The cost of a higher education can make it difficult for students and families to pay for college without help in the form of financial aid, scholarships and tax breaks. According to the Department of Education, the average cost of annual tuition, room and board for a full-time undergraduate was $15,014 at four-year public institutions and $32,790 at four-year private institutions in the 2009-2010 academic year. The Internal Revenue Service offers three tax deductions for higher education expenses that can significantly reduce the cost of paying for college.
Tuition and Fees
The IRS offers a tax deduction on college tuition and fees for middle-income and low-income individuals. If you have a modified adjusted gross income of $80,000 or less as a single filer or $160,000 as a joint filer, you can deduct the cost of tuition and required fees you paid during the year for yourself, your spouse or your dependent. The deduction for tuition and fees is limited to a maximum of $4,000 a year. You can't claim the deduction if your tax filing status is married filing separately or if you can be claimed as a dependent on someone else's tax return.
Student Loan Interest
If you take on debt to pay for college, a portion of the student loan interest you pay may qualify for a tax deduction. According to the IRS, if your modified adjusted gross income is less than $75,000 as a single filer or $150,000 as a joint filer, you can deduct student loan interest paid on a loan taken out to fund your own education or the education of a spouse or dependent. The deduction can reduce your income tax by a maximum of $2,500 and includes loans taken out for tuition, fees, books, supplies, room, board and other necessary higher education costs like transportation expenses.
Employers sometimes require or encourage workers to take college courses to keep jobs or improve skills needed at work. If you pay for work-related education and your employer doesn't reimburse you for the cost, you can take an itemized deduction for expenses that exceed 2 percent of your adjusted gross income. You can’t deduct education that is needed to meet the minimum educational requirements for your job or that qualifies you for a new trade or business.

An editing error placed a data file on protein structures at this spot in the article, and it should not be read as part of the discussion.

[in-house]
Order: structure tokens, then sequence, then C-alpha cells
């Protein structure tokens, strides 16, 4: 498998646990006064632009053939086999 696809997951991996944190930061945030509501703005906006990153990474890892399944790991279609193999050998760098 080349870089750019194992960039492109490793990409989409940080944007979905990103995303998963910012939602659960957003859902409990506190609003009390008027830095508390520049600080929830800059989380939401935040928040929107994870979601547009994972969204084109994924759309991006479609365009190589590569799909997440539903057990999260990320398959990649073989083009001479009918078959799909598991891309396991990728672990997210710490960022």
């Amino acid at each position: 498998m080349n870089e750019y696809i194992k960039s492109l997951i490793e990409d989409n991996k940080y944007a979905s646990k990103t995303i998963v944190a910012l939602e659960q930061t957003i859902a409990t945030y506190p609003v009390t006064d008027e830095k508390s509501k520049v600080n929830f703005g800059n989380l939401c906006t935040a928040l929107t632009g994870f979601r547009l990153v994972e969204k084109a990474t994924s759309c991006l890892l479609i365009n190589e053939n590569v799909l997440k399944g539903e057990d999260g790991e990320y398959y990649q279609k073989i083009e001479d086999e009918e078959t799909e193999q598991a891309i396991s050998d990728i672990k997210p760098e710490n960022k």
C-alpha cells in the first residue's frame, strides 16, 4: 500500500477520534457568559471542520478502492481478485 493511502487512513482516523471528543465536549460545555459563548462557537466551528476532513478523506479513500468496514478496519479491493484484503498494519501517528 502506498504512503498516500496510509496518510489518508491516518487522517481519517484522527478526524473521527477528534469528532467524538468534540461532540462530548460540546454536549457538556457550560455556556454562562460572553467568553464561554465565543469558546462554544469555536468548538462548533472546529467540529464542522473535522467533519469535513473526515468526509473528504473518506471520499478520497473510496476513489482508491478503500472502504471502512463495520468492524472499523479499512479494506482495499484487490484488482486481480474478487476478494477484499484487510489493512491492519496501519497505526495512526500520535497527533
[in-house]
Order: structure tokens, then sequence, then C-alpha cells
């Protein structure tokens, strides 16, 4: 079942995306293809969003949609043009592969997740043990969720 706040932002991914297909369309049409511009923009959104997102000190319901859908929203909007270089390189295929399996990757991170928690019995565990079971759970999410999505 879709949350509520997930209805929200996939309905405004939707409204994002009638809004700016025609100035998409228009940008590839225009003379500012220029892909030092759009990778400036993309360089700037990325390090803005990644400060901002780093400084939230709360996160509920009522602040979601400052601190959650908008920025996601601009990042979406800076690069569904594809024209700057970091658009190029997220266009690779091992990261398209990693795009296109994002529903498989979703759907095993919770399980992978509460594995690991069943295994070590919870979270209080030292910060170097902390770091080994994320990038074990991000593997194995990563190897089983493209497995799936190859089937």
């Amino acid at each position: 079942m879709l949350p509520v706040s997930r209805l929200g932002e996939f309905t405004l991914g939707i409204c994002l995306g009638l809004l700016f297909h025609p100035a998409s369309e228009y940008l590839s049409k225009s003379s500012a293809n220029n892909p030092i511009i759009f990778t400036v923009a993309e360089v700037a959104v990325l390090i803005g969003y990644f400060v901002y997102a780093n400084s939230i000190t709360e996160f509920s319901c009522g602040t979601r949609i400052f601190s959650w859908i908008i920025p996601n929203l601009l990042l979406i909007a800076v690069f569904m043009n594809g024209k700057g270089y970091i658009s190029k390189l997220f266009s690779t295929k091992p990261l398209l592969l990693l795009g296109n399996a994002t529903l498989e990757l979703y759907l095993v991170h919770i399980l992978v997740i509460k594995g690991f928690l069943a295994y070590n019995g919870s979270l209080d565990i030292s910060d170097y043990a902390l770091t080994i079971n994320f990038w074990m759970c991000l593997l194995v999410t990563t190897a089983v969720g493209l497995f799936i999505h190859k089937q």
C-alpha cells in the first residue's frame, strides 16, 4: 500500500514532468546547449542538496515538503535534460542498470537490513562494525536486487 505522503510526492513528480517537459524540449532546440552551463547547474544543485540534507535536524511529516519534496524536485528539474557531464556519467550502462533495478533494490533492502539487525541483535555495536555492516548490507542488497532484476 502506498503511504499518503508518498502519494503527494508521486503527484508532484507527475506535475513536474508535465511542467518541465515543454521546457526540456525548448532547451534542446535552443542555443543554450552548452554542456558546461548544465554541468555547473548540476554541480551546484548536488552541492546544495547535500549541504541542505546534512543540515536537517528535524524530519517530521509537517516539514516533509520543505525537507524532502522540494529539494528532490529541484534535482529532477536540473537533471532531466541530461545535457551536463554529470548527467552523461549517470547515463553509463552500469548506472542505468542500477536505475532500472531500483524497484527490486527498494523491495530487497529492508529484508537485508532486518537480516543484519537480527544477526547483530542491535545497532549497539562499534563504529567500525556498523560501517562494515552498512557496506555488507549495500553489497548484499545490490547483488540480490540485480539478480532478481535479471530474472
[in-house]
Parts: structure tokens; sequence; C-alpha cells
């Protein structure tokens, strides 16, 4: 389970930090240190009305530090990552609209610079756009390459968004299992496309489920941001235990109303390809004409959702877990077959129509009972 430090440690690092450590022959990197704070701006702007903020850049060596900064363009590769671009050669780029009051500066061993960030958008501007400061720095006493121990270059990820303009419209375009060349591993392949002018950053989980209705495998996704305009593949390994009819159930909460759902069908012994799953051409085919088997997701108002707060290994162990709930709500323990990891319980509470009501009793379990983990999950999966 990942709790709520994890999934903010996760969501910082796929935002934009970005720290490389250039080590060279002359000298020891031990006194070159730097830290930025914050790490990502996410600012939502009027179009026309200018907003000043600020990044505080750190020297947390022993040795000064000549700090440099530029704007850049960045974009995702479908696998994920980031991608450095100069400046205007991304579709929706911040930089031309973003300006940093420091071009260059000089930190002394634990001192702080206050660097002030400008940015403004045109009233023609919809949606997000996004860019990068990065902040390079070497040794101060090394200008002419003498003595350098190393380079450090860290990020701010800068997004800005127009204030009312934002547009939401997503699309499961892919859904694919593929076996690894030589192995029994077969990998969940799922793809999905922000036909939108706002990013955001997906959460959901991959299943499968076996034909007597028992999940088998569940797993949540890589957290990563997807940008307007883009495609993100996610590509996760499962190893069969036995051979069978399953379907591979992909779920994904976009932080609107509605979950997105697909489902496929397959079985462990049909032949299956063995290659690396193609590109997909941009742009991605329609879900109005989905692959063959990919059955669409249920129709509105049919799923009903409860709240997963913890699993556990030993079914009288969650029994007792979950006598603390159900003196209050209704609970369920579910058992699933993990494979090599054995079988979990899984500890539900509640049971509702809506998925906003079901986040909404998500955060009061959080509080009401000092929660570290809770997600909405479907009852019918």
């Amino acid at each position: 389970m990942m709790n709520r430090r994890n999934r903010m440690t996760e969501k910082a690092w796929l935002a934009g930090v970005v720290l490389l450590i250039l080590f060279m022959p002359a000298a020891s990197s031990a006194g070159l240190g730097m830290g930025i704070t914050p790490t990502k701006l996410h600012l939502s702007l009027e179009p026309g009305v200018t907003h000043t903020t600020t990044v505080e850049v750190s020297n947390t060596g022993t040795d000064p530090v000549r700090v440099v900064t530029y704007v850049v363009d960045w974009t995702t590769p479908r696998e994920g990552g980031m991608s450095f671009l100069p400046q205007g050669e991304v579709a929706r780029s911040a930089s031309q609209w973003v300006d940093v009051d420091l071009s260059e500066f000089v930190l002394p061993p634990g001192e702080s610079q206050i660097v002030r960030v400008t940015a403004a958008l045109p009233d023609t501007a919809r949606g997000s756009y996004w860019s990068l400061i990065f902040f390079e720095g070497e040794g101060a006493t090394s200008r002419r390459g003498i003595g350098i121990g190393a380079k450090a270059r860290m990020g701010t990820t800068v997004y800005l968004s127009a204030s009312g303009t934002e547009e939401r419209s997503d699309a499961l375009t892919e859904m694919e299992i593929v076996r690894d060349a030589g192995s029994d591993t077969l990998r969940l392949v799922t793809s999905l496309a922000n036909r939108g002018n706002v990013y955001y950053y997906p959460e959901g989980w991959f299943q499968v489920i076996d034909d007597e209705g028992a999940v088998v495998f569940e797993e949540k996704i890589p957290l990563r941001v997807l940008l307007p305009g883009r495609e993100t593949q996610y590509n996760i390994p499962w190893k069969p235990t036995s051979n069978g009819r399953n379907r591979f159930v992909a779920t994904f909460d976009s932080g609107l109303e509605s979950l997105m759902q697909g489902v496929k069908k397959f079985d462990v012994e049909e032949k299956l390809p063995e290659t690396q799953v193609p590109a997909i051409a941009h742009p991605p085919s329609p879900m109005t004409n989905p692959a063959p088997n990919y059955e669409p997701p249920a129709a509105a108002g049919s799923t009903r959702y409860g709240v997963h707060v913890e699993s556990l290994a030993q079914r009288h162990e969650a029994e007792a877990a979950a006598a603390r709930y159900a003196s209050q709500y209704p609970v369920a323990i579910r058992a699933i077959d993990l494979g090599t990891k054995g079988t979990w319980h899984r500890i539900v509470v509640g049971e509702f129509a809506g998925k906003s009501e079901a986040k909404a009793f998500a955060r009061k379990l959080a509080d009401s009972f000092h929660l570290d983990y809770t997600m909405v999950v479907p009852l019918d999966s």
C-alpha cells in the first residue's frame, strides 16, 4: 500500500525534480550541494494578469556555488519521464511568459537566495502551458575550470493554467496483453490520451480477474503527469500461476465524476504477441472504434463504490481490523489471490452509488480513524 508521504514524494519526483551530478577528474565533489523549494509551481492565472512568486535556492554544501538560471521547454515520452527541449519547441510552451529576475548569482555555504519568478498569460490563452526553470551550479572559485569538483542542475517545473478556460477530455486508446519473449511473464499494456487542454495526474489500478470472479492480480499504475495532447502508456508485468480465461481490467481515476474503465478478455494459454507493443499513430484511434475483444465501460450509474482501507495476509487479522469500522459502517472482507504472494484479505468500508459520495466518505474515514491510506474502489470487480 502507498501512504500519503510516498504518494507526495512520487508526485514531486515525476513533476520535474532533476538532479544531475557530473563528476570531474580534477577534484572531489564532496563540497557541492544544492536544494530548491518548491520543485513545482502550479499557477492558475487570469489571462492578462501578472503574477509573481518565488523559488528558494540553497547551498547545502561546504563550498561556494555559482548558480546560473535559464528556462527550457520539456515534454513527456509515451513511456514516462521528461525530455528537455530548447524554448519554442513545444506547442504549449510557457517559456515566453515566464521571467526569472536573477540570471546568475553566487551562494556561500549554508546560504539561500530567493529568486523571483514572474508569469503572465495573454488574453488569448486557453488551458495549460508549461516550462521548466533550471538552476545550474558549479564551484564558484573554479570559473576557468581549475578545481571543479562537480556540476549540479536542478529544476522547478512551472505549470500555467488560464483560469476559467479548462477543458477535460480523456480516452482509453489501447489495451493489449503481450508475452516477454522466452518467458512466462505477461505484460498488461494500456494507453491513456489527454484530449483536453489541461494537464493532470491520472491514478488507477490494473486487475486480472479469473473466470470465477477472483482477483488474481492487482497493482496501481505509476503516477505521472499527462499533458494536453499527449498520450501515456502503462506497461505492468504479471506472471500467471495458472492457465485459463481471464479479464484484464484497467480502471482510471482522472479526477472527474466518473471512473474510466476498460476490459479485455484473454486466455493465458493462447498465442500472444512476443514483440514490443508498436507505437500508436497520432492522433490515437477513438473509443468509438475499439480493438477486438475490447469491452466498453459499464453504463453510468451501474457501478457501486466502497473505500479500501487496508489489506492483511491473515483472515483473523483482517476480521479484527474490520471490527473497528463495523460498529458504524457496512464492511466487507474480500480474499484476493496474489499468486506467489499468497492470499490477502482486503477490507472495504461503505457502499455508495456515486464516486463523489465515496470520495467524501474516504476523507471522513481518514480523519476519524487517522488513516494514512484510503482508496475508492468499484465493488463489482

When you file your income tax return, you have to option of taking a standard deduction granted by the IRS or the sum of your "itemized deductions." Itemized deductions include a wide variety of common expenses like real estate taxes, mortgage interest and charitable donations. You can take the deduction for tuition and fees and the student loan interest deduction regardless of whether you choose to use your itemized deductions or the standard deduction. You must itemize your deductions to take the deduction for work-related education.
The government offers two tax credits for education expenses that can be taken instead of the deduction for tuition and fees: the American opportunity tax credit and the lifetime learning credit. The American opportunity tax credit provides a maximum credit of $2,500 and lasts through the end of 2012. The credit applies to single individuals with modified adjusted gross income of $80,000 or less and joint filers who make $160,000 or less. The lifetime learning credit provides a maximum credit of $2,000 and can be taken by single filers with modified adjusted gross income of no more than $61,000, or $122,000 if married filling jointly. The American opportunity credit can only be claimed for four years of higher education, while there is no limit on the number of times you can claim the lifetime learning credit. You can't claim both the American opportunity and the lifetime learning credit in the same year.
- Internal Revenue Service: Tax Benefits for Education: Information Center
- Internal Revenue Service: Topic 457 - Tuition And Fees Deduction
- Internal Revenue Service: Topic 456 - Student Loan Interest Deduction
- U.S. Department of Education, National Center for Education Statistics: Tuition Costs of Colleges and Universities
- Internal Revenue Service: American Opportunity Tax Credit
- Internal Revenue Service: American Opportunity Tax Credit: Questions and Answers
- IRS: Lifetime Learning Credit
Gregory Hamel has been a writer since September 2008 and has also authored three novels. He has a Bachelor of Arts in economics from St. Olaf College. Hamel maintains a blog focused on massive open online courses and computer programming.